Day 2 continued. After I got out of my workshop, I went to meet my mom at a discussion of her choice. This one was about stars dying/blowing up. Bor-ring! I'm not a fan of real astronomy. I kind of felt like I was back in a college class. My butt was falling asleep and I was struggling to stay awake. Plus, I kept glancing at my watch. Even my mom, who does like real astronomy, thought the talk was a little boring, too. Oh, well. Can't enjoy them all!
We headed to lunch after that, then Mom went up to the room and I went to Adapting Prose to Scripts and Comics. The panelists were: Mario Acevedo, Frank Fiore, Melinda Snodgrass, and Gary Jonas. The most important thing they stressed on this panel was that books and movies are completely different media, so, no, they are not going to be the same. (Melinda even said that those movies that do try to stick to the book are usually very boring for her to watch. In fact, she said she absolutely hated Watchmen. I thought that was going a little far, but everyone is entitled to their own opinion.) When converting a novel into a screenplay or comic, the most important aspect is finding exactly what the story is about. Since movies and comics have time and page constraints, you can't have all the different side stories and multitude of characters like you have in a novel. Sometimes, the main story isn't very interesting, so the screenwriter will chose another path to take. This is why some movies seem to be completely different from their book counterparts. They also said that detailed descriptions of the setting have to be tossed. This is because it's up to the director to envision the setting of your story.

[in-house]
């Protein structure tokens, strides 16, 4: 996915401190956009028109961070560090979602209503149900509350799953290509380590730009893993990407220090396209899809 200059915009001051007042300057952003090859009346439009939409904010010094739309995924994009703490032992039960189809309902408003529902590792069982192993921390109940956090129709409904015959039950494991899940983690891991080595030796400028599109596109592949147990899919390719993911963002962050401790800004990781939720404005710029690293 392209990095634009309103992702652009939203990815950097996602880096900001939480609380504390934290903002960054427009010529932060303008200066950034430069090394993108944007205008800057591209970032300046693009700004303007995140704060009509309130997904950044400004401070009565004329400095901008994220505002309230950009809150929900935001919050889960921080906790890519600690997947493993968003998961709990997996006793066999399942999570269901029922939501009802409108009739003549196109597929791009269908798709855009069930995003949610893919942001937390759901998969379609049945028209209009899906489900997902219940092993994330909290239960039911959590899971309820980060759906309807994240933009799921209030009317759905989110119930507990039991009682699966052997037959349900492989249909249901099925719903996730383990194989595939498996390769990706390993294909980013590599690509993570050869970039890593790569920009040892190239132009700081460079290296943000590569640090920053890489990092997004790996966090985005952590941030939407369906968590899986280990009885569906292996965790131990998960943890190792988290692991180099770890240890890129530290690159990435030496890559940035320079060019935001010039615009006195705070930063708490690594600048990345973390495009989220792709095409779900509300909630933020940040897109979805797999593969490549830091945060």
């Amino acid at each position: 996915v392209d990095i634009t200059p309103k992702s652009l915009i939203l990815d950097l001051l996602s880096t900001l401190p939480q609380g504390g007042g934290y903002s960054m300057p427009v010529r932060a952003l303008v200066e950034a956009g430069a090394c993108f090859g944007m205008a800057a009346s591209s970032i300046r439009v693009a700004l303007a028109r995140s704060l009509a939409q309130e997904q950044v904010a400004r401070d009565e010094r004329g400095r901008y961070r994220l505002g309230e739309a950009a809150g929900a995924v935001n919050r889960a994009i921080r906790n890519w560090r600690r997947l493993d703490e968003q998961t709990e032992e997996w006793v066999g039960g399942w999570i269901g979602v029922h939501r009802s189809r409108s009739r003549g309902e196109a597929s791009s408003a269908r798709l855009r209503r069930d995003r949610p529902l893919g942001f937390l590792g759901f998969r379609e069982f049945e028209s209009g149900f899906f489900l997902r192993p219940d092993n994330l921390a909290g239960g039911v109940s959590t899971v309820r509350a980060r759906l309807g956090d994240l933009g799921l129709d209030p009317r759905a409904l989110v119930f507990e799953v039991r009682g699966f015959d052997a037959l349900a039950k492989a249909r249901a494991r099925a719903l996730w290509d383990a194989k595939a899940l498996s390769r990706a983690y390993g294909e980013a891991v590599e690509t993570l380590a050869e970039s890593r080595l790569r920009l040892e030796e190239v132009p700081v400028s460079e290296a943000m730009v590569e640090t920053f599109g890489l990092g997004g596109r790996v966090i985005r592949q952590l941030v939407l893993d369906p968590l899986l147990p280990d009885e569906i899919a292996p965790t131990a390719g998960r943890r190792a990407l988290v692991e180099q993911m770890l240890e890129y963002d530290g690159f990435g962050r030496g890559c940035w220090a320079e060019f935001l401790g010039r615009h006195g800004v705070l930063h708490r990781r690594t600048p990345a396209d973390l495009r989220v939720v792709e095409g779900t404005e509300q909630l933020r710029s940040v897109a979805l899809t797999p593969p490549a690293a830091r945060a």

They talked about how each screenplay is only about 120 pages long and mostly dialogue. If you can't tell your story in just conversation, it probably won't translate well onto the screen. It was so fascinating to hear these people talk because they were all authors before they wrote screenplays or comics. They weren't bothered that the movie would be different from the book, they actually encouraged it. They said that most authors they worked with were very receptive to how their books were translated onto the screen, and, of course, annoyed by those who didn't like it.
They talked about films that were better than the book (I don't remember what each one said, all I remember was Melinda liked the Gone with the Wind film better than the book), and they talked about books that were better than the movie. They talked about what books they would like to make into a film, and pretty much all of them wanted to do a Heinlein book. Stranger in a Strange Land was one, and one of them wanted to remake Starship Troopers (which, for the record, is a fabulous B film. The bugs are awesome, but the human actors have a bit to be desired. And, by the way, the film is absolutely nothing like the book, with the exception that soldiers are fighting bugs). Melinda wanted to redo A Princess of Mars (by Edgar Rice Burroughs), but she would never do it because it has been done horribly too many times.
There was one point in time that I thought I wanted to translate one of my books into a movie or a comic, but I'm not sure anymore. I don't know that I could pare the story down to the basic elements. I don't know that I'd want to. I was one of those people who would get upset when the movie didn't stick to the book, but after listening to the panel, I think I can get over that. Now when I watch a movie made from a book, I'll think about the poor screenwriter and the challenges they faced getting that story onto the screen. Plus, when you look at the process of making a film, the story isn't yours anymore. Yeah, the basic elements are there, but they aren't your words or your vision, they are the vision of the writer and the director. Even with a comic, the artists have a say in what they think your world should look like. More than likely you have input, but they are the artist and know what can and can't be done. A book will always be yours.
Tomorrow: panel on Zombie-lit.